Minutes of Monetary Policy Meeting held on 28 April

At its monetary policy on 28 April, the Executive Board of the Riksbank decided to purchase government bonds for a further SEK 40-50 billion. In addition, the repo-rate path was lowered significantly compared with the decision in February. The repo rate was left unchanged at −0.25 per cent but may be cut further. Slow increases in the repo rate are not expected to begin until the second half of 2016. These measures and the readiness to do more underline that the Riksbank is safeguarding the role of the inflation target as a nominal anchor for price setting and wage formation.

It was noted at the meeting that the Executive Board agreed on the picture of economic prospects and the inflation outlook described in the draft Monetary Policy Report.

Global economic activity is gradually improving. Although there is still considerable uncertainty over economic developments abroad, the recovery in the euro area appears to be on firmer ground.

The expansionary monetary policy is considered to have a positive effect on the Swedish economy. CPIF inflation has begun to rise and in recent months has become somewhat higher than was forecast by the Riksbank. GDP growth during the fourth quarter of 2014 was also higher than expected.

In an environment where monetary policy abroad is out of step, it is difficult to assess exchange rate developments. The krona has weakened substantially, which supports inflation. If the krona were to appreciate rapidly or international developments were poorer than expected, there is a risk that the rise in inflation would come to a halt.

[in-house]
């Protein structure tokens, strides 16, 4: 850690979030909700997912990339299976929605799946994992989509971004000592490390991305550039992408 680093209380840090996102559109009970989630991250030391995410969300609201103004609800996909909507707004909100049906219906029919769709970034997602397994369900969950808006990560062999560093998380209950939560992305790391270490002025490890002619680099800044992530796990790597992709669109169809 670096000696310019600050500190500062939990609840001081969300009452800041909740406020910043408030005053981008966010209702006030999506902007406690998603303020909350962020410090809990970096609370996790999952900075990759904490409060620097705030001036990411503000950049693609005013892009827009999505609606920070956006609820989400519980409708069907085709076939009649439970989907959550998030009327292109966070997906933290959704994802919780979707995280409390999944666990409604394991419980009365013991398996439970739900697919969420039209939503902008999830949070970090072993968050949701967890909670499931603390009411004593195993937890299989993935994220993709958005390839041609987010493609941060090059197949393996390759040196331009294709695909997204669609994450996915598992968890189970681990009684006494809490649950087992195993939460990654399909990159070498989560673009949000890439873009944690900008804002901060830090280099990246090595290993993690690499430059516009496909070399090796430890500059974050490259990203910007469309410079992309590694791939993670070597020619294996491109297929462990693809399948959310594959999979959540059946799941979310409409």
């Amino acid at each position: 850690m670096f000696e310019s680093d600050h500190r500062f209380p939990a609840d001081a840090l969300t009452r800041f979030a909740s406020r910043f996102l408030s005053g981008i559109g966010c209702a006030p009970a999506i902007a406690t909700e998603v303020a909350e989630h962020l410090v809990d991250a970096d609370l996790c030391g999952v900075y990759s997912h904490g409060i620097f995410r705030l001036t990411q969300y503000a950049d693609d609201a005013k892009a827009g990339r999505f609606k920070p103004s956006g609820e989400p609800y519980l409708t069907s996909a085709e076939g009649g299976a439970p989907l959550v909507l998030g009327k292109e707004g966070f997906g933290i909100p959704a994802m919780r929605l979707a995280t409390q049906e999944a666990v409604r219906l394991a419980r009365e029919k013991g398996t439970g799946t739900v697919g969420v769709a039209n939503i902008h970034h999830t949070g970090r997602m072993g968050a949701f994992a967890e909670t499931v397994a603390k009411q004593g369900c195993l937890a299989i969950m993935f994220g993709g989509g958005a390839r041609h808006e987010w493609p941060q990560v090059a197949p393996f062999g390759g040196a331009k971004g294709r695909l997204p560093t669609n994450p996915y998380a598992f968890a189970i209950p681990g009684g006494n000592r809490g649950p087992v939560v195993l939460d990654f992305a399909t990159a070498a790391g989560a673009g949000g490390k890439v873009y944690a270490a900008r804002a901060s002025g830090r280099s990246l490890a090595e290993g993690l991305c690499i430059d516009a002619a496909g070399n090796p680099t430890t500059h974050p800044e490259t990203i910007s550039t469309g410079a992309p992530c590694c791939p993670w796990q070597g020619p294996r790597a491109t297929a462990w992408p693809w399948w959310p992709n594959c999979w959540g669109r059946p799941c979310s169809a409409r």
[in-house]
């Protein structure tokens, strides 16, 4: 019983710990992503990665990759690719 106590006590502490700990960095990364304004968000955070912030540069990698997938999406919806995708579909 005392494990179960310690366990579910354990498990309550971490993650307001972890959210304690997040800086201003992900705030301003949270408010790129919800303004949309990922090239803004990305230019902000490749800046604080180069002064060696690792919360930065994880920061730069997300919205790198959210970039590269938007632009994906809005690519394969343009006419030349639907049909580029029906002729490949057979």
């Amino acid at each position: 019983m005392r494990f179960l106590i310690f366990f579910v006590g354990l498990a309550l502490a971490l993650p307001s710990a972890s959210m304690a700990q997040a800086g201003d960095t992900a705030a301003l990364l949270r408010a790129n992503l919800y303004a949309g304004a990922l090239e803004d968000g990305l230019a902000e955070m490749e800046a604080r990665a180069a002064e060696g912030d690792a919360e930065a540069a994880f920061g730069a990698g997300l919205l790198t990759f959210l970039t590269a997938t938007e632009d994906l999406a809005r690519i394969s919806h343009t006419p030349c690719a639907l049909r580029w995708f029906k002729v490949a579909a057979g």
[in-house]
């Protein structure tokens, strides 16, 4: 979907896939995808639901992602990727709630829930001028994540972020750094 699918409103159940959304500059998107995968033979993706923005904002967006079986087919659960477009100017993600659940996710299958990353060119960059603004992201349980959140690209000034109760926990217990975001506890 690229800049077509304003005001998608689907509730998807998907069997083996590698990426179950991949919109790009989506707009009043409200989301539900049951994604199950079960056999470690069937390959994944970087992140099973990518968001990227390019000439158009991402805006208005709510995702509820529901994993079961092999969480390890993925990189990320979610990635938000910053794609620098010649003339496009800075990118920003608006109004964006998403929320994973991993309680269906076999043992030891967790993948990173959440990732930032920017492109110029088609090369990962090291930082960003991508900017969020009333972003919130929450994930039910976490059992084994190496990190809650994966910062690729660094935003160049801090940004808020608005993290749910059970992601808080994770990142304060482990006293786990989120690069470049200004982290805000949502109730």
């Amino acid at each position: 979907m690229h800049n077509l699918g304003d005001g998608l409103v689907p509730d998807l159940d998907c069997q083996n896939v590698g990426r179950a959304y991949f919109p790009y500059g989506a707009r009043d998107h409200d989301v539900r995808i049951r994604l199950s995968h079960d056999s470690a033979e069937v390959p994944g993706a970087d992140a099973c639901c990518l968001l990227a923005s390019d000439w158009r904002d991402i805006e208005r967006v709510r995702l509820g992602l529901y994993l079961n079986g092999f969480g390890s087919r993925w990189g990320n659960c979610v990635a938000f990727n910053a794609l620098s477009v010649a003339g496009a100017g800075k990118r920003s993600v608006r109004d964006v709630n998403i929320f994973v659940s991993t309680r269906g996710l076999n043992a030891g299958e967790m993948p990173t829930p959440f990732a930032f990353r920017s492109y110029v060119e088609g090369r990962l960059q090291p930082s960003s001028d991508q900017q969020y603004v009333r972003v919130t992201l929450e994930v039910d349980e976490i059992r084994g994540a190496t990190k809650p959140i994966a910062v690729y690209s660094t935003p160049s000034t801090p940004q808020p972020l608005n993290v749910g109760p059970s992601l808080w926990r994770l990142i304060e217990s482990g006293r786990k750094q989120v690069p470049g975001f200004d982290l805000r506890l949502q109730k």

The Executive Board was unanimous that a more expansionary monetary policy is required to ensure that inflation rises towards the target sufficiently quickly. Inflation is expected to reach 2 per cent at the turn of the year 2015-2016.

All of the members of the Executive Board advocated extending the purchases of government bonds by SEK 40-50 billion during the period May to the end of September, holding the repo rate unchanged at -0.25 per cent and revising the repo-rate path down substantially in relation to the decision in February.

Inflation has been low for a long time and the Riksbank's monetary policy reflects the fact that there is very limited tolerance for low inflation. There is thus still a high level of preparedness to make monetary policy even more expansionary if this should prove necessary, also between the ordinary monetary policy meetings; for instance, by cutting the repo rate further, buying more government bonds, beginning to lend money to companies via the banks, or intervening on the foreign exchange market.

Several Executive Board members expressed concern over the risks linked to a very expansionary monetary policy. These are coupled, for instance, to household indebtedness and the rapid rise in housing prices. The Board members pointed out that it is now urgent that the Government and other authorities implement measures to reduce these risks. In this context, they emphasised the importance of clarifying Finansinspektionen's mandate and tools and investigating the conditions for an amortisation requirement as soon as possible. They also pointed out that rapid price increases on high-risk financial assets also require increased vigilance in the period ahead.

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The Riksbank is Sweden's central bank and an authority under the Riksdag, the Swedish parliament. The Riksbank is responsible for monetary policy with the objective to maintain price stability. The bank has also been given the task to promote a safe and efficient payment system.